The Art of Bargaining in China – Special price for you my friend

A lot of people claim to have a black belt in shopping. If you are one of them, I hereby challenge you to a match; the battleground can be any Chinese market. Don’t worry, we´ll not fight against each other, God forbid—we are on the same team! This match pits buyers against sellers. Very smart, clever and bright young sellers who know exactly how to make us pay waaay more than we should. That’s why we need to team up and let them know they are not dealing with amateurs.

Quiet day at Hongqiao Market
Quiet day at Hongqiao Market

How do you win in shopping? By being the best to bargain, of course! Except for the chain stores and a few for-real-price-tag shops, most items in China can be bought at a much lower cost than the initial price. You might think, oh, it’s so cheap anyway, but that is not the point. You. Must. Always. Bargain.

So how do you become a winner? By using these very simple and workable methods:

Do your Research
Find out what other people are paying. Listen in on negotiations. Stop other tourists and ask. Talk to people you meet. You’ll most likely hear a lot of excuses from people who think they should have paid less. Other people will be more than happy to brag and share. Calculate an average price, and make your opening bid a lot lower, because the game is all about give and take.

Buy More
The price per item will go down if you buy more. They say one sweater for 70, you say two for 50. And there you go. But don’t lose your head; think through if you actually need 15 pairs of sock or seven identical t-shirts. Another little known, but very effective version of this is to add an extra item instead of asking them to go lower. The necklace is stuck on 100, so then you tell them you can pay that if they include the earrings as well. Voila!

Don’t be Afraid to Walk Away
If you can’t agree on a reasonable price, walk away. Two things will happen: a) they come running after you and give you a lower price. b) They let you walk, even when you walk reeeally slowly. Then you have two options. Turn around and accept their price, or find the exact same thing in another store and start all over. If you yet again get the same price as the first seller you know you most likely have hit bottom.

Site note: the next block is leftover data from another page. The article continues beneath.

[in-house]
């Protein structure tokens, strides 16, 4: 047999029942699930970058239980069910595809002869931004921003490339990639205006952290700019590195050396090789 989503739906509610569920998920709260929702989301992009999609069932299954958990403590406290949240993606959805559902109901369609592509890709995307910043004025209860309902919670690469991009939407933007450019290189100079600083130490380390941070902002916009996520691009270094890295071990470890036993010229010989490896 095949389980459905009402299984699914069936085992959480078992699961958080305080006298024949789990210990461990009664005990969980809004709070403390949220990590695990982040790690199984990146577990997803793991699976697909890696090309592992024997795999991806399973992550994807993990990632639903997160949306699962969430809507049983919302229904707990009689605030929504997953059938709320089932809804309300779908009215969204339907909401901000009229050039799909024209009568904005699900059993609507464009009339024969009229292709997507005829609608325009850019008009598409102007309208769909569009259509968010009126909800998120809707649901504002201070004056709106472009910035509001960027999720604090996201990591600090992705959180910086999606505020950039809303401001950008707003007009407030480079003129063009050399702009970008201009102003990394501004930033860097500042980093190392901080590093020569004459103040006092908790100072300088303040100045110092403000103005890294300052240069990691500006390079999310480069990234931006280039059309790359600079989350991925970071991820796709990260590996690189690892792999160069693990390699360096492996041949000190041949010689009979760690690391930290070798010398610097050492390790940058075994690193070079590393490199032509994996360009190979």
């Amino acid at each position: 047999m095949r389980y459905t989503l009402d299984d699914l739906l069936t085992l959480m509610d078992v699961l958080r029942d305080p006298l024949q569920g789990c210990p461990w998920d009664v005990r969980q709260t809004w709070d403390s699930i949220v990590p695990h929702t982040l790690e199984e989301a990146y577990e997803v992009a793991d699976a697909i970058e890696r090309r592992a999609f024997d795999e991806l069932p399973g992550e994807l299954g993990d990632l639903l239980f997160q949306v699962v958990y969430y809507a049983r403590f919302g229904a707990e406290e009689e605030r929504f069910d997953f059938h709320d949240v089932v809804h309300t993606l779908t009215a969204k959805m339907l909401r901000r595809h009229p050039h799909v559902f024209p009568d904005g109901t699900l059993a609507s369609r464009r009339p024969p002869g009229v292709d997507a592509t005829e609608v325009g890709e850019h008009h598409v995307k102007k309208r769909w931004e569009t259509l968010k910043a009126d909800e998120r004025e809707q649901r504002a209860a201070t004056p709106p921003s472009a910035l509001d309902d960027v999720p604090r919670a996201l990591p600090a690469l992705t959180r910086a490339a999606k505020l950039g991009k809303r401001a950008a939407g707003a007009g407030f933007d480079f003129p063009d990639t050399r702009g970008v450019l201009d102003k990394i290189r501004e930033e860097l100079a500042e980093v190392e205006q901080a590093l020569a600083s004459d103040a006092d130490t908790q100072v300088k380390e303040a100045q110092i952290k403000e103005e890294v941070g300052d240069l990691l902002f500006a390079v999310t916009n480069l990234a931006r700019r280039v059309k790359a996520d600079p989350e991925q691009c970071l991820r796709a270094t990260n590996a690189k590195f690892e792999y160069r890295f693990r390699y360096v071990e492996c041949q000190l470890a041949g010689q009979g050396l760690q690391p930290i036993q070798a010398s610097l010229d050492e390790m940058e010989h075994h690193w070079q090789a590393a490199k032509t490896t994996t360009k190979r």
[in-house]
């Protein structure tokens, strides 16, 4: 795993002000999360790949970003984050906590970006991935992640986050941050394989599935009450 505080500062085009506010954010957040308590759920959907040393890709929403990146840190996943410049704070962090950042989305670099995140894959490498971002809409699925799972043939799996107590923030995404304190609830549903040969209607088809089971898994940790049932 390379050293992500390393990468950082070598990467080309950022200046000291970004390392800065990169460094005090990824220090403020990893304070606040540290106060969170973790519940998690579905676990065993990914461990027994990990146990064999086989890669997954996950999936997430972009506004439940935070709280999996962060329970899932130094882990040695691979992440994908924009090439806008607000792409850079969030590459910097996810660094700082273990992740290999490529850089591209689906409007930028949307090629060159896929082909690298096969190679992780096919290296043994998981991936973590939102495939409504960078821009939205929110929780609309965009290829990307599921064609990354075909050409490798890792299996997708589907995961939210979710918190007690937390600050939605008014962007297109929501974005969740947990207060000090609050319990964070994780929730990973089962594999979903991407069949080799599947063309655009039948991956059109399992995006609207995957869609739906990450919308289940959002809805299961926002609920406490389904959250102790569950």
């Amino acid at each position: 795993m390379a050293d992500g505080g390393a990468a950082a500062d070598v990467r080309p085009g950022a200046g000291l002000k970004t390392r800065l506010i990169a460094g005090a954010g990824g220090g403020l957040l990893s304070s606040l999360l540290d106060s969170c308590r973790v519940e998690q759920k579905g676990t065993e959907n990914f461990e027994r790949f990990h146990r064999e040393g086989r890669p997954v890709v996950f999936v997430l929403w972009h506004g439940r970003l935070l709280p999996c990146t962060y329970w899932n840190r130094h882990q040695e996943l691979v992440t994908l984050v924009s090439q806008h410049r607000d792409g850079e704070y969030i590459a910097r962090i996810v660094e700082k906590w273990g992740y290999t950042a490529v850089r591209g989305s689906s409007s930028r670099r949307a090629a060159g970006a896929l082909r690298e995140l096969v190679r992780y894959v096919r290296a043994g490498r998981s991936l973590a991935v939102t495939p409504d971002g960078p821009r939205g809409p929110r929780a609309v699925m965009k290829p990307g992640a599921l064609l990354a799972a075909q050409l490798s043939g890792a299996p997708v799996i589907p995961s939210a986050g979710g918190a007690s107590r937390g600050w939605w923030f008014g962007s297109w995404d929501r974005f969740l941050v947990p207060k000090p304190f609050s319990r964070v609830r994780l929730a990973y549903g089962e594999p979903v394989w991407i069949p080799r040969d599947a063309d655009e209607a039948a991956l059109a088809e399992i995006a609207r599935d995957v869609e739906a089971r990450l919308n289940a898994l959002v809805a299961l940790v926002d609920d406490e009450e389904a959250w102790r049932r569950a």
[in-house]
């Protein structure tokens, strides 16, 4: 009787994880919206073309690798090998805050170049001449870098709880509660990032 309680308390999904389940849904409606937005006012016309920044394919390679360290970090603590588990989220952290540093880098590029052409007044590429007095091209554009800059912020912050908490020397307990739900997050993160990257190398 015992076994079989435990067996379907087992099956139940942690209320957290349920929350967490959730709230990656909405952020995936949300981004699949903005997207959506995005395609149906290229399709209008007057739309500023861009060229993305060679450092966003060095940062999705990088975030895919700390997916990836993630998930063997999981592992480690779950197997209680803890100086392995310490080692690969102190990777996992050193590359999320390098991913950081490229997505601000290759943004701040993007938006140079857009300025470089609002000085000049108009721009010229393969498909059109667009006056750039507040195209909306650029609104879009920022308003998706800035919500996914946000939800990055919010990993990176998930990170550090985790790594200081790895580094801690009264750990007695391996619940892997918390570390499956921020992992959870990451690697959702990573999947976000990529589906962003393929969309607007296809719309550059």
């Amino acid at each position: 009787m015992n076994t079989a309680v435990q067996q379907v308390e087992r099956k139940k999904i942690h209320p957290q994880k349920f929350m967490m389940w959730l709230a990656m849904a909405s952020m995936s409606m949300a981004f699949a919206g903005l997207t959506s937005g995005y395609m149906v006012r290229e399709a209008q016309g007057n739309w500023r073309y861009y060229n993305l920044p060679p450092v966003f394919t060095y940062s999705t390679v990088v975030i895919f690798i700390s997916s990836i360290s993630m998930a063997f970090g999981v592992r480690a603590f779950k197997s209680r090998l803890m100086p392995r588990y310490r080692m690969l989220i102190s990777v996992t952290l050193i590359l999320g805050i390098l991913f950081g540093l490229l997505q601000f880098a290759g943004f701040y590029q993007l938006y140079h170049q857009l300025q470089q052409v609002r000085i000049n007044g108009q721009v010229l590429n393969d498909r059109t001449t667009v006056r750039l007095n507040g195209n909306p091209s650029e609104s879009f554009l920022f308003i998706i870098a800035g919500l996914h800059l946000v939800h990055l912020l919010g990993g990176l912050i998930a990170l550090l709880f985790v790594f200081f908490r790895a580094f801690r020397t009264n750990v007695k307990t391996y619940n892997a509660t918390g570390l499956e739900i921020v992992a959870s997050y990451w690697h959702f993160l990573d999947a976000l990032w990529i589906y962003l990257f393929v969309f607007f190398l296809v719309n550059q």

Be Rude
Sometimes in China being rude is a way of survival (and saving cash). Walking around the busy shopping areas can be an attack on all the senses, and people will do anything to get your attention. As soon as they have your attention, you will probably end up buying something. Especially if you are already worn down by the heat, noise and visual impact. You handle this by overlooking the sellers completely. Look at the items only, don’t make any eye contact and ignore anyone talking to you. Don’t ask about the price until you are sure you will consider buying it. It can be hard at first, but practice is the key. It sounds cruel, but they are used to being ignored, it is part of the game. If you find something you like your start the process or you say a friendly, “Bye-Bye,” and move on.

Have Fun
Chinese sellers don’t rip you off to be mean; they just take advantage if you haven’t done your homework. When you know what the stuff is actually worth, you’ll see the prices drop dramatically, without the sellers being too concerned. If you interact in a friendly and polite manner, that is. They might accept that they get ignored, but no one likes to be yelled at or threatened. By all means, overplay your emotions, you can be as dramatic as you want, but instead of anger, feign surprise, hurt or disbelief. It’s after all a play, it’s supposed to be emotional. Go for an Oscar or stay at home!

Bring a Friend
Play good buyer/bad buyer, where one is interested and the other tries to convince the friend the price is too high and wants to leave. Works well if you don’t speak English also, the sellers get the tone of the conversation. And don’t get surprised if they understand your mother tongue, they are so clever and pick up a lot from talking to tourists all day.

You know that if you agree after 10 minutes of hard bargaining, and they still call you friend and tell you to come by next time, you both did a good deal, which is after all the goal of all this nonsense.

So why should you bargain even when it is so cheap? Because if you don’t, you ruin it for everybody else who doesn’t think it is so cheap. All the things they sell are overpriced, because they expect you to bargain for it. It’s not that I don’t want the sellers to make money, of course they should, but even when you bargain half the price, they still do.


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Christine Surlien

Christine has studied Chinese culture and language extensively. She has spent two years at The People’s University of China in Beijing, done five years of Chinese studies at the University of Oslo, and has her masters degree from Hong Kong University. She has been associated with KinaReiser, Norway’s leading agency for travel to the The Far East, for a decade. She was also employed at the administration of the Norwegian Embassy to China for two years, before relocating to Washington DC with her diplomat husband and their two children.

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  1. […] Now, how much you end up paying for things in China, really comes down to how well you bargain! If you want to master the art of bargaining in China, you can start your lessons here! […]

  2. It takes time to get used to, but a lot of fun when you start to master the skill 🙂

  3. This is very interesting! I sent it to a friend that is traveling to China in October. Here in Iceland nobody bargains its so weird!

  4. This is GREAT!! I could write a similar one for Egypt 🙂 .. thanks for sharing this!

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